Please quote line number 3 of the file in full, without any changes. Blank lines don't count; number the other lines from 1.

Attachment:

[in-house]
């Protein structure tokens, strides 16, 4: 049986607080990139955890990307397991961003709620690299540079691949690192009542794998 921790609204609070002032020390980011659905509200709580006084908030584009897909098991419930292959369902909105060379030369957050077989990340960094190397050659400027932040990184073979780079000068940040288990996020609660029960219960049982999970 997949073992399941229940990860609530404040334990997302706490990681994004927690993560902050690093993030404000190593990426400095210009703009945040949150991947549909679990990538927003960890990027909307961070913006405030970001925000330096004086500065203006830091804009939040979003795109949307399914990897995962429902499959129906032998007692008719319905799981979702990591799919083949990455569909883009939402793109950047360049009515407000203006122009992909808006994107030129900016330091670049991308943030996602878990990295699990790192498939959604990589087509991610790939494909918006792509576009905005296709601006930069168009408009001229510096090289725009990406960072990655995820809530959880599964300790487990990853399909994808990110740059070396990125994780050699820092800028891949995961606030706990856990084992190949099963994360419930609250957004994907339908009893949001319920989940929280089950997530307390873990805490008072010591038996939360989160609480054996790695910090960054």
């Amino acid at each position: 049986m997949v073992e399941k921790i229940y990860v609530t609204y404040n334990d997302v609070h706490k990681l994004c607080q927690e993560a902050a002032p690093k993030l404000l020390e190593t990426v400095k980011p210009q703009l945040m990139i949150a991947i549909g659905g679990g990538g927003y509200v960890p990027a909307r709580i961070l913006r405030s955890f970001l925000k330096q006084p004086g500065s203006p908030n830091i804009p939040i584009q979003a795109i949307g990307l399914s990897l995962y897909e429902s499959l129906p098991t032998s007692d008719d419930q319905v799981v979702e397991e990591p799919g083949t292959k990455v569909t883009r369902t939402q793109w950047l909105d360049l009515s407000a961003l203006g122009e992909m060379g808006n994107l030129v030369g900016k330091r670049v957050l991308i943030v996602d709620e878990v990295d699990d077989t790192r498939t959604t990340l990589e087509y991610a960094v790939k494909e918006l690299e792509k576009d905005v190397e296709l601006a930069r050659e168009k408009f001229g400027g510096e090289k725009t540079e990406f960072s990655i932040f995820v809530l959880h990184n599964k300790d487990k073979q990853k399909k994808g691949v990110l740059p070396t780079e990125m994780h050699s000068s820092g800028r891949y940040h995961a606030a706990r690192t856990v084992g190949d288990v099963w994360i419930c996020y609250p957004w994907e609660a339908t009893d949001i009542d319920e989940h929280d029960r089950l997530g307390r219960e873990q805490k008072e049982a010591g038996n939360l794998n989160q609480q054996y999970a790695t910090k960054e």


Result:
């Amino acid at each position: 049986m997949v073992e399941k921790i229940y990860v609530t609204y404040n334990d997302v609070h706490k990681l994004c607080q927690e993560a902050a002032p690093k993030l404000l020390e190593t990426v400095k980011p210009q703009l945040m990139i949150a991947i549909g659905g679990g990538g927003y509200v960890p990027a909307r709580i961070l913006r405030s955890f970001l925000k330096q006084p004086g500065s203006p908030n830091i804009p939040i584009q979003a795109i949307g990307l399914s990897l995962y897909e429902s499959l129906p098991t032998s007692d008719d419930q319905v799981v979702e397991e990591p799919g083949t292959k990455v569909t883009r369902t939402q793109w950047l909105d360049l009515s407000a961003l203006g122009e992909m060379g808006n994107l030129v030369g900016k330091r670049v957050l991308i943030v996602d709620e878990v990295d699990d077989t790192r498939t959604t990340l990589e087509y991610a960094v790939k494909e918006l690299e792509k576009d905005v190397e296709l601006a930069r050659e168009k408009f001229g400027g510096e090289k725009t540079e990406f960072s990655i932040f995820v809530l959880h990184n599964k300790d487990k073979q990853k399909k994808g691949v990110l740059p070396t780079e990125m994780h050699s000068s820092g800028r891949y940040h995961a606030a706990r690192t856990v084992g190949d288990v099963w994360i419930c996020y609250p957004w994907e609660a339908t009893d949001i009542d319920e989940h929280d029960r089950l997530g307390r219960e873990q805490k008072e049982a010591g038996n939360l794998n989160q609480q054996y999970a790695t910090k960054e």